Paco Peña (born 1 June 1942) is a Spanish flamenco composer and guitarist. He is regarded as one of the world's foremost traditional flamenco players.
Born in Córdoba, Spain as Francisco Peña Pérez, Paco Peña began learning to play the guitar from his brother at age six and made his first professional appearance at twelve. Encouraged by his family, he left home and began performing throughout Spain as part of a government-sponsored folk music and dance program. This led to calls from professional flamenco companies in Madrid and the Costa Brava, where Peña established himself as a highly regarded accompanist to flamenco dance and singing. However, dissatisfied with life on the coast and seeking a new challenge, he moved to London in the late 1960s to become a soloist.
Initially the star attraction in the Restaurante Antonio in Covent Garden, Peña generated so much interest among a British public previously uninitiated in flamenco that he soon found himself sharing concerts with artists such as Jimi Hendrix, and made his solo debut at Wigmore Hall in 1967. It was not long before Peña was touring the world, both as a soloist and an accompanist with performances at Carnegie Hall in New York City, the Royal Albert Hall in London and the Concertgebouw in Amsterdam. He later founded the world's first university course on flamenco guitar, at the Rotterdam conservatory of music. In 1984 Peña was interviewed by Julian Bream for the Channel 4 television series Guitarra! which traces the development of the guitar in Spain.
Peña also created the Centro Flamenco Paco Peña in Córdoba, and was responsible for the founding of the now-celebrated annual Córdoba Guitar Festival, which has seen appearances by other flamenco greats such as Manolo Sanlúcar and Paco de Lucía.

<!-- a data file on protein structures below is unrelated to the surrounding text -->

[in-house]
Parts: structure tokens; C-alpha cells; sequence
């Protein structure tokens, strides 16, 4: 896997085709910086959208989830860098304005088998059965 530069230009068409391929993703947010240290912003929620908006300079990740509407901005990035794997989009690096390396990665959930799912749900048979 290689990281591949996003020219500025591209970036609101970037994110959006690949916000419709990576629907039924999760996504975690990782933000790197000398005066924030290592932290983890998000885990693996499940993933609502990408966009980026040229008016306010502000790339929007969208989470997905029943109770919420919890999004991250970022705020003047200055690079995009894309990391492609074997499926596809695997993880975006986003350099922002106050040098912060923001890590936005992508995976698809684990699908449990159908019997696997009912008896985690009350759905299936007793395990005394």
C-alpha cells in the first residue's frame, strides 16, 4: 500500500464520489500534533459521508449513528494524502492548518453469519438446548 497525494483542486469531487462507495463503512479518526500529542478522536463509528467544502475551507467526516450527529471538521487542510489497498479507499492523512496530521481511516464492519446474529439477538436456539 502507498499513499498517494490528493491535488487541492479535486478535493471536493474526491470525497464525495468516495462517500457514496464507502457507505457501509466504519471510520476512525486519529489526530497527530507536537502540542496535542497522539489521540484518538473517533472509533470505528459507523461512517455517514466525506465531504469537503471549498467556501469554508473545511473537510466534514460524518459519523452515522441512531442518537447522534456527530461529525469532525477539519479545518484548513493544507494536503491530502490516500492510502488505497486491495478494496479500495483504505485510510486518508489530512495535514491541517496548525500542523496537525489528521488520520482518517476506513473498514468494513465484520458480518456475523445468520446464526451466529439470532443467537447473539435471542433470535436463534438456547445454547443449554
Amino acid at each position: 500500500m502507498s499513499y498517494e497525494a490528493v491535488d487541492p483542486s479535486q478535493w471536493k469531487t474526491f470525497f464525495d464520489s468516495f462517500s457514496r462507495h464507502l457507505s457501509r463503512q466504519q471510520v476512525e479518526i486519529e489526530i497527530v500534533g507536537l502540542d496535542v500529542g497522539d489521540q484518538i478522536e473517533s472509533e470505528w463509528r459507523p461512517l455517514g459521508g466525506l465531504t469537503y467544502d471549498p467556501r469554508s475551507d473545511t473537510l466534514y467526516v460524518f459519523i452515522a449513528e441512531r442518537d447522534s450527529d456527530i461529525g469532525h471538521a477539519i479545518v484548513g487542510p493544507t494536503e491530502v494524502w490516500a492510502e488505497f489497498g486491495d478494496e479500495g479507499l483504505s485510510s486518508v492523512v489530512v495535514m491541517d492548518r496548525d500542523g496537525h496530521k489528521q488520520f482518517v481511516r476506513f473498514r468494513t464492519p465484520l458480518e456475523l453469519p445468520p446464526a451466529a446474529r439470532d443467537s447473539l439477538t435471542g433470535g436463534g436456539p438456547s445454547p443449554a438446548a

In 1997 Peña was named Oficial de la Cruz de la Orden del Mérito Civil by King Juan Carlos of Spain.
His most famous compositions include his Misa Flamenca (a flamenco Mass), and Requiem for the Earth, both of which have received great critical acclaim.
He has also had a number of notable collaborations, significantly with the guitarist Eduardo Falú and the Chilean group Inti-Illimani.
Paco Peña has homes in London and Córdoba. Recent shows include Flamenco Sin Fronteras, which explores the relationship between Venezuelan music and flamenco; and Quimeras, which features the Paco Peña Flamenco Dance Company performing a story about immigrants from Africa arriving in Andalusia.
Peña has collaborated with the Classical guitarist John Williams . Peña also provided the chapter on flamenco guitar for the book The Guitar (A Guide For Students And Teachers).